101 Greatest Screenplays of the 21st Century (*so far)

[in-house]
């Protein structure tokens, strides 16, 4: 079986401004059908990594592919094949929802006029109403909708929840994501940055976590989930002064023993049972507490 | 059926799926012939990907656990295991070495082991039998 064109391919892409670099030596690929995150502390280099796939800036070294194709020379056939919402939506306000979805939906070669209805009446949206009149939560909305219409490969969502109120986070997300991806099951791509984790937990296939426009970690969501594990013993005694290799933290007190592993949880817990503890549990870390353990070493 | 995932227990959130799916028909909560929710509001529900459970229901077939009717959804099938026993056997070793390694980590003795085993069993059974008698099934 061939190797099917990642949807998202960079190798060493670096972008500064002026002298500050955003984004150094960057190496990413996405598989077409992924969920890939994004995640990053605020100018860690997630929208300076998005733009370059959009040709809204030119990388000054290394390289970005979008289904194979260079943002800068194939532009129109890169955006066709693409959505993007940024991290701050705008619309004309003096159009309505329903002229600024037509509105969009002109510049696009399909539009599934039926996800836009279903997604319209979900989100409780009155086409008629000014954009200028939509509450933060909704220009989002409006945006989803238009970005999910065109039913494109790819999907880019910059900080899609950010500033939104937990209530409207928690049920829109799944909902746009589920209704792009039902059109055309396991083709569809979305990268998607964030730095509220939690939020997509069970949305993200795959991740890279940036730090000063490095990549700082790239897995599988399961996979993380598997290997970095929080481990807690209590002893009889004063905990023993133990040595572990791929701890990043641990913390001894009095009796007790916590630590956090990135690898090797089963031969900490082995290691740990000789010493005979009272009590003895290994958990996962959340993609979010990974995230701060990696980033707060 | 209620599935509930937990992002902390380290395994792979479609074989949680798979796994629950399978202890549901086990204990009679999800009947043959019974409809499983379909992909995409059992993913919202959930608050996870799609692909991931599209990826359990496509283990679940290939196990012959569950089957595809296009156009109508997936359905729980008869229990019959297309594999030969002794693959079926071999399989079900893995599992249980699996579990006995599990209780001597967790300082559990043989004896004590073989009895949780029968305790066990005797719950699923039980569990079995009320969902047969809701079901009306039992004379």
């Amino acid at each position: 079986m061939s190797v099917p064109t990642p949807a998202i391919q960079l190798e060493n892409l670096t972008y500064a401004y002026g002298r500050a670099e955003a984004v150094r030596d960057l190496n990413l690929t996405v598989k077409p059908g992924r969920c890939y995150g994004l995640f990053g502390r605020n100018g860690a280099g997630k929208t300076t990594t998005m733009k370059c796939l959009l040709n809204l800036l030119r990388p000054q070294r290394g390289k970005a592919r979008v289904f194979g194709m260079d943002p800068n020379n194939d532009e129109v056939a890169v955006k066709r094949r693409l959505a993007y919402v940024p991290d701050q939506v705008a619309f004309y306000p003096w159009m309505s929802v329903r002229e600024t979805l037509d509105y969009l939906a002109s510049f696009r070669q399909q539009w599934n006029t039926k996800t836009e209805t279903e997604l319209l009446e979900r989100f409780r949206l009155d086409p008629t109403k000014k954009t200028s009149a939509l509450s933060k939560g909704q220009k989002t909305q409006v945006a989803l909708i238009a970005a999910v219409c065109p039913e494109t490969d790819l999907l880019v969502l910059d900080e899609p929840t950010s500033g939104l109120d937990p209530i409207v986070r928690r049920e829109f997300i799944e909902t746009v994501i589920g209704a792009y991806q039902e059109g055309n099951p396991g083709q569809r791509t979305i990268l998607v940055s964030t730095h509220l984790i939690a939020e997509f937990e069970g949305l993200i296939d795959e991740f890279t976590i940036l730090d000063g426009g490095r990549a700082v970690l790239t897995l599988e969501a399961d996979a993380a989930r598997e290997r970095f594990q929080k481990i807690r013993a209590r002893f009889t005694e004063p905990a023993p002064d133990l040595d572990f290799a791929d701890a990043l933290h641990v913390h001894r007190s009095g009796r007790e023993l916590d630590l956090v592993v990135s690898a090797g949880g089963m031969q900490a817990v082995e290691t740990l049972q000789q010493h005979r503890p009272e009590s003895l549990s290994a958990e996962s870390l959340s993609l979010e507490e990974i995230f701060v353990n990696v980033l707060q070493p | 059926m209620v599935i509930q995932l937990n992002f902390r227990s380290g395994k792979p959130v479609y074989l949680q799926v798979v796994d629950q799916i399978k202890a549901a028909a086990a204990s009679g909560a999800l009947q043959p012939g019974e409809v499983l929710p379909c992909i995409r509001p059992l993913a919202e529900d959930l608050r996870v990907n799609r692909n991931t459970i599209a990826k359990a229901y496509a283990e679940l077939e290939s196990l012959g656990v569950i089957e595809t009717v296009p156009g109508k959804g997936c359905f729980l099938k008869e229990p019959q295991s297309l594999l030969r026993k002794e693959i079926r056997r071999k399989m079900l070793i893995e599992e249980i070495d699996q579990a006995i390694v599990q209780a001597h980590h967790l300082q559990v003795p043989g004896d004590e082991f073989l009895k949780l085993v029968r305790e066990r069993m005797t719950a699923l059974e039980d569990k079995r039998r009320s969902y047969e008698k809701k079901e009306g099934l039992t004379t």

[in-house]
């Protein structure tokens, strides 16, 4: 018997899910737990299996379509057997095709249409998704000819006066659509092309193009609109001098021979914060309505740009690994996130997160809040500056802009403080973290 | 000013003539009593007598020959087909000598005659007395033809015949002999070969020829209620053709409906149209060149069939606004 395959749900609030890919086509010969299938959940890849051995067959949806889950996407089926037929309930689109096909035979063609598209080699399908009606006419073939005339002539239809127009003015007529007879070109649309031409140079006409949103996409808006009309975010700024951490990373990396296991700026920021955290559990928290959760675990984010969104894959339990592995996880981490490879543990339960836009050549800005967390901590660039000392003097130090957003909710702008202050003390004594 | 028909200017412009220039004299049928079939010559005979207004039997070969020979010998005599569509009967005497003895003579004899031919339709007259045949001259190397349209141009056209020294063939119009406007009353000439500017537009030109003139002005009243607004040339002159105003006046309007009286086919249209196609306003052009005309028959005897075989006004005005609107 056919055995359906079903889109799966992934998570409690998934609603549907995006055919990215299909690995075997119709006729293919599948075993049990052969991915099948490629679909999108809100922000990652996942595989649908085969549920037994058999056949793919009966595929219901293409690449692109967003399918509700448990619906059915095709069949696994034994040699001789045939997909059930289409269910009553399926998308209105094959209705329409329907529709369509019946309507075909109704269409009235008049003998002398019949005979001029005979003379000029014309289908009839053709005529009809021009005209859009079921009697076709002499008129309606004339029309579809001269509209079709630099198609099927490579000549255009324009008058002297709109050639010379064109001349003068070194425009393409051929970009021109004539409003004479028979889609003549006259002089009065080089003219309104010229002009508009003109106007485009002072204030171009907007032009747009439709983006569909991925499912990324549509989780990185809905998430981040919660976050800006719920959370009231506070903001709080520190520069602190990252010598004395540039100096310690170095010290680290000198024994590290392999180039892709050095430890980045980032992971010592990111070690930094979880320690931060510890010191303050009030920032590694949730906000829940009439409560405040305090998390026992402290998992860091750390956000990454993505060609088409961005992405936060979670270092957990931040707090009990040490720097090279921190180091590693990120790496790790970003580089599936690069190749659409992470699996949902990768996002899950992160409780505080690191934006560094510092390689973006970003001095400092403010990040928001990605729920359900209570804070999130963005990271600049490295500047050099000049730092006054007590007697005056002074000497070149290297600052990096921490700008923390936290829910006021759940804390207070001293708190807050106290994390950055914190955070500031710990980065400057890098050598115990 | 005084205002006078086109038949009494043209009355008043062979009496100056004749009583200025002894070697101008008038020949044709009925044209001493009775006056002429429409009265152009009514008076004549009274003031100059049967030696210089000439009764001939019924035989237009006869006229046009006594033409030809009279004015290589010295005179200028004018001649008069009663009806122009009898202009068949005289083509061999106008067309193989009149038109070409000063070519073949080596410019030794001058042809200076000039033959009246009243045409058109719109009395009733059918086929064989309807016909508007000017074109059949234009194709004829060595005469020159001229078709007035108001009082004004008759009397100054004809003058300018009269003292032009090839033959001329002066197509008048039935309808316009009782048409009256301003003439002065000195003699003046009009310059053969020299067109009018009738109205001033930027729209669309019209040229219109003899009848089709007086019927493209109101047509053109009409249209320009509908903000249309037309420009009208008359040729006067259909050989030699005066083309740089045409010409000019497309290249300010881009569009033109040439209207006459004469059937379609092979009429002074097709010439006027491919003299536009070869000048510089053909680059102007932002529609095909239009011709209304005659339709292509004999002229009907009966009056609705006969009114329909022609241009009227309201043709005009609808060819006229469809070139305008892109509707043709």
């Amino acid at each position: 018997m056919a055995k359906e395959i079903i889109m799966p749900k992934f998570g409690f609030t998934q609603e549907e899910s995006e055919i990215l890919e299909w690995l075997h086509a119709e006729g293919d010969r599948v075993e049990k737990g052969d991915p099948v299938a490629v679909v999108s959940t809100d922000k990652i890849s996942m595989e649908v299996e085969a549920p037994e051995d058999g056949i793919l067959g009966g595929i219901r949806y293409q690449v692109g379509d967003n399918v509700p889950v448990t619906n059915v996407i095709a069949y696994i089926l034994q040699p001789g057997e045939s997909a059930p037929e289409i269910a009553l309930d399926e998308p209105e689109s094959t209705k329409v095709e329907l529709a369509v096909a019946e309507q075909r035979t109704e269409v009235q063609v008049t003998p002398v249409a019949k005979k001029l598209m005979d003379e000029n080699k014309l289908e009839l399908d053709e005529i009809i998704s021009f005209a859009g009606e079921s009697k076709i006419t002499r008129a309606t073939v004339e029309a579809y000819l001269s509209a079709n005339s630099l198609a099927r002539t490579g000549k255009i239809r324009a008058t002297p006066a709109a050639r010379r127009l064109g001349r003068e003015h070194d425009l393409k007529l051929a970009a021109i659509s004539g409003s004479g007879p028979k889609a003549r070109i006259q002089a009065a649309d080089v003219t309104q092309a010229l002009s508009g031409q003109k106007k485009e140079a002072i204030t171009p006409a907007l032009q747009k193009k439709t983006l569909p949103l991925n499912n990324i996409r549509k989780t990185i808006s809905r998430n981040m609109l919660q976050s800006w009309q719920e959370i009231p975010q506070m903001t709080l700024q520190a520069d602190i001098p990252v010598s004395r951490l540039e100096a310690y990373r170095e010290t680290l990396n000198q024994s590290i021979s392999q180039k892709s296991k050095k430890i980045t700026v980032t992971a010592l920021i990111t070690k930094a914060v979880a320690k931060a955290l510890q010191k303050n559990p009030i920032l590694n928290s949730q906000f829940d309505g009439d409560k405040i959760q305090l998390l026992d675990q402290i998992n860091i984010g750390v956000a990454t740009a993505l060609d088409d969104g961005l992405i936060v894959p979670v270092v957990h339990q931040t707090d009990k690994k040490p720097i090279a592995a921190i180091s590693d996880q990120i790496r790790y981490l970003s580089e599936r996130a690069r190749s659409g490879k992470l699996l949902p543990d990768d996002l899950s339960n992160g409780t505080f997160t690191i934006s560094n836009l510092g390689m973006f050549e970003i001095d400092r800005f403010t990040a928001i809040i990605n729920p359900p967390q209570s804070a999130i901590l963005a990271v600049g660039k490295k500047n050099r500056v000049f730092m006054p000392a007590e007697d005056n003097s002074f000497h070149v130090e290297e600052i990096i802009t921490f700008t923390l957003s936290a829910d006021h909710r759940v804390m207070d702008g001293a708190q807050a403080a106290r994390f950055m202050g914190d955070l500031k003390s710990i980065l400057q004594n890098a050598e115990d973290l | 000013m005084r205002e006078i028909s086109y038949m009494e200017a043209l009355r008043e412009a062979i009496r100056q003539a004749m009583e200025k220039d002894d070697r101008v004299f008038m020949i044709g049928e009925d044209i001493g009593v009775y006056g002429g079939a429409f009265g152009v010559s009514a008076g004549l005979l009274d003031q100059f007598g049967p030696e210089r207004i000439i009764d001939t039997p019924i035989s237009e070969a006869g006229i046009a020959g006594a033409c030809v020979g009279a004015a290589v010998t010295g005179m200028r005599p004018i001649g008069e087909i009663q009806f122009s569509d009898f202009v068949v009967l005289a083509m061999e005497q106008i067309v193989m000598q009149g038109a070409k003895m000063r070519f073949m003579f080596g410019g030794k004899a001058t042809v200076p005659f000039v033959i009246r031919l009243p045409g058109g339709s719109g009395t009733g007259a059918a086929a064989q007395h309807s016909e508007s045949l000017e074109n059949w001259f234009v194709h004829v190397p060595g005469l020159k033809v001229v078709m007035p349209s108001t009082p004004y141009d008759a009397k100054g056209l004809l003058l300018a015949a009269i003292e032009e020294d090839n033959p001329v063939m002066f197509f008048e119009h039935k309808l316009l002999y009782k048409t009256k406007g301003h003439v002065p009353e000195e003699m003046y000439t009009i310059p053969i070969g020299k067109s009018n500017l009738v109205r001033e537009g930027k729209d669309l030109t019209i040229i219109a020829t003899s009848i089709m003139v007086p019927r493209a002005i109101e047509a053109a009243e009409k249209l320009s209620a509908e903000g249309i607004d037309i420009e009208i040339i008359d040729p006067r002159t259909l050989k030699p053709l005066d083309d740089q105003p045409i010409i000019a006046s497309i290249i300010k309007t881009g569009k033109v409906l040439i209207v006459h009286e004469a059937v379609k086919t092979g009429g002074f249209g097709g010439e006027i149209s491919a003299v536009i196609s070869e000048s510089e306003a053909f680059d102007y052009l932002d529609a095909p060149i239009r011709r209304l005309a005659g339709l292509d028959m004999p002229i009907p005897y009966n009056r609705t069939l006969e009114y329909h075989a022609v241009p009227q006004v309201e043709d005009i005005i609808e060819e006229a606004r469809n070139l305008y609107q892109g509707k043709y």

As a child, Pete Docter accidentally let go of a balloon that soon disappeared from view. “That feels very much like what life is,” he mused in 2009. “It’s fleeting.” Up forefronts aging and grief while telling an exhilarating story that celebrates human connection. In the film’s revered prologue, Carl Fredericksen grows old with and then loses his wife—encapsulating why, when the main story begins, he’s a curmudgeon. As a tribute to his late wife, Carl ties balloons to his house and flies away, unexpectedly bringing along a stowaway—optimistic youth Russell. As their journey progresses, each teaches the other life lessons. Like Carl, Docter shared his adventure. Bob Peterson helped develop the story, and because Docter and Peterson found inspiration in Tom McCarthy’s 2003 indie The Station Agent, they invited him for a consult that morphed into a three-month tenure helping Docter while Peterson was on another project.